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County presses on with Penny Tax projects as it works to resolve DOR issues

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Against the backdrop of a controversy over the Transportation Penny Tax program fueled by a state Revenue Department investigation, Richland County Council members today broke ground for a project designed to improve a busy intersection in the Summit neighborhood.

“These are our tax dollars at work,” said Council Chairman Torrey Rush, reacting to reports of a state investigation into corruption and mismanagement of program funds. “I’m excited about the progress we’re making and I just want the citizens to know that their taxpayer dollars are being used the way they’re supposed to be used.”

Richland Council County chairman Torrey Rush, center, joins council members Jim Manning and Julia-Ann Dixon at this morning’s groundbreaking for a Transportation Penny Tax project in the Summit neighborhood. (Photo/Chuck Crumbo)Rush, along with Council members Julia-Ann Dixon and Jim Manning, celebrated the start of the Penny Tax-funded project at the corner of Summit Ridge and Summit Parkway that’s negotiated daily by up to 20,000 vehicles, from school buses to commuters.

The intersection improvement is the first of six design-build projects packaged under a $9 million contract awarded to Columbia-based C.R. Jackson Inc. The projects are scheduled to be completed within 18 months.

Improvements being made to the Northeast Columbia intersection include a dedicated right turn lane from Summit Parkway onto Summit Ridge and a dual left turn lane from Summit Ridge onto Summit Parkway.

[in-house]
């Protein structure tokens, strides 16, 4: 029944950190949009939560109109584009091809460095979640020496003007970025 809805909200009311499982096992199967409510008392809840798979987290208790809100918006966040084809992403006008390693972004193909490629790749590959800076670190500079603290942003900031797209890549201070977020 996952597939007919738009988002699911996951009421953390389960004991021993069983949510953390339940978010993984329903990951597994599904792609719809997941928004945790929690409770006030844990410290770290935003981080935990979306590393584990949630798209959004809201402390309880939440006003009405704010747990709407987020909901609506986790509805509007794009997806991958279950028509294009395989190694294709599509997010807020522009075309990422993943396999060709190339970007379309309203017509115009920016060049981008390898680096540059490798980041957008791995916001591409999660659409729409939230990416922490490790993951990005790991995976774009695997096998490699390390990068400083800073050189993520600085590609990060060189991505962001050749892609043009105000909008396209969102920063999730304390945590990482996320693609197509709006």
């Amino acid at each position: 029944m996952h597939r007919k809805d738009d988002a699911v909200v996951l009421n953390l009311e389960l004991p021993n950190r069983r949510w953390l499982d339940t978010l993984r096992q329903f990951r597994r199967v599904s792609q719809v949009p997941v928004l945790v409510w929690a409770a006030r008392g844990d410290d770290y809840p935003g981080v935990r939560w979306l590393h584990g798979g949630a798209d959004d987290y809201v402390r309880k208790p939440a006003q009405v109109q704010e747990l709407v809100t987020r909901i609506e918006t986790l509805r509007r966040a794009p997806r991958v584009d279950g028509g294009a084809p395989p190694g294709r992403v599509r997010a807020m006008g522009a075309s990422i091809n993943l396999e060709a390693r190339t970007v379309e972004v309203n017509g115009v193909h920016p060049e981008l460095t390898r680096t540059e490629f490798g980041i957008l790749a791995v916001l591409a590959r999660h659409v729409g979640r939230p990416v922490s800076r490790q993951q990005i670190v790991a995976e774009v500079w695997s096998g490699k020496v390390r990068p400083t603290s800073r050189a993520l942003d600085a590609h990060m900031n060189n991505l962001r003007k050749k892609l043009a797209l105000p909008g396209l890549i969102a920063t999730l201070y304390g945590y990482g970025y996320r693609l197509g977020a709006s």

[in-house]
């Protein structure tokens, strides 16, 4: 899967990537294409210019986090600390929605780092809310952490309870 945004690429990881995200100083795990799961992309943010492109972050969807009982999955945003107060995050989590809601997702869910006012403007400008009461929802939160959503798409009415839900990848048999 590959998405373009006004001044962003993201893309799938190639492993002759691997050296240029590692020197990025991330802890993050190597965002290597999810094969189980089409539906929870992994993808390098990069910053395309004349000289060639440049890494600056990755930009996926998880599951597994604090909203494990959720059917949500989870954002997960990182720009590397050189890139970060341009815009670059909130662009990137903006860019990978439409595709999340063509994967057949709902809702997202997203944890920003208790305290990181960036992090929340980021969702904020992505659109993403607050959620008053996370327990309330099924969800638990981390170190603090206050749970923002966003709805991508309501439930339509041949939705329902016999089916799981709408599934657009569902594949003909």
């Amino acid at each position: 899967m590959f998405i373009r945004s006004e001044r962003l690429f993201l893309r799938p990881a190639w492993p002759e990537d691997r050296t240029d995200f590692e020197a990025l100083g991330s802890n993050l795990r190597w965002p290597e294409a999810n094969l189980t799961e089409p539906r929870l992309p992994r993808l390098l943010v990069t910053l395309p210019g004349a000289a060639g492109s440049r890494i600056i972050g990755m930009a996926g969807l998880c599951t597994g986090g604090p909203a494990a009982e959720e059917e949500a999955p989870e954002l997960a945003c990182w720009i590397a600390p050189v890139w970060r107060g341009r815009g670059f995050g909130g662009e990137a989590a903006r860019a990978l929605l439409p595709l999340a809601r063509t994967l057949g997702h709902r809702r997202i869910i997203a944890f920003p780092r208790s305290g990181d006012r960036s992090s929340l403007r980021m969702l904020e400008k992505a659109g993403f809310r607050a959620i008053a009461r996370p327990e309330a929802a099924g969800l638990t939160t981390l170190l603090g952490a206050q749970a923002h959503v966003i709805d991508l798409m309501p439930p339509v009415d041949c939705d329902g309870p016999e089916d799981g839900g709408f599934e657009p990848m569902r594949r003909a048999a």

On Wednesday, Rick Reames, director of the S.C. Department of Revenue, said in a letter to the council that his agency would stop making allocations into the Penny Tax fund because the county has not implemented a “common uniform standard” to ensure tax money is being spent solely on transportation projects.

The council plans to hold a special meeting this afternoon to hash out a response to Reames. Meanwhile, Rush said he’s optimistic that the council and Revenue Department can work out an agreement that keeps the program going.

Current construction projects will continue to move forward, Rush said. “There will be no suspension of contracts to date,” he said.

He added that about $100 million worth of projects have been approved for this year, and those will continue.

The Penny Tax program, which went into effect in May 2013 after being approved by Richland County voters in November 2012, is projected to generate $1.07 billion for some 40 road projects and add 17,000 jobs. Proceeds from the Penny Tax also are being used to help fund public transit.

Through March, the program’s revenue totaled $191.6 million, including $141.3 million in sales tax revenue, and $83.1 million has been spent, according to monthly updates posted on the county website.

While progress has been made in resolving problems that the Revenue Department has with the program, Reames said in Wednesday’s letter that there’s an “absence of a uniform standard for determining qualifying expenditures to ensure all Penny Tax revenue is spent specifically on transportation-related projects.”

In December, the Revenue Department first notified the county that it had turned up evidence of mismanagement of funds and “illegal activity by individuals and/or companies.”

As part of the audit, the Revenue Department examined income tax returns of key officials involved in the Penny Tax program, leading to the arrests of former County Councilman Kelvin Washington and former Columbia City Councilman Brian Newman for failing to file state income taxes.

Both men pleaded guilty to charges and Washington was later removed from office by Gov. Nikki Haley.

Revenue Department investigators also have turned over information to SLED to determine if criminal laws have been broken. Rush said the county has not heard anything about how the SLED probe is progressing.

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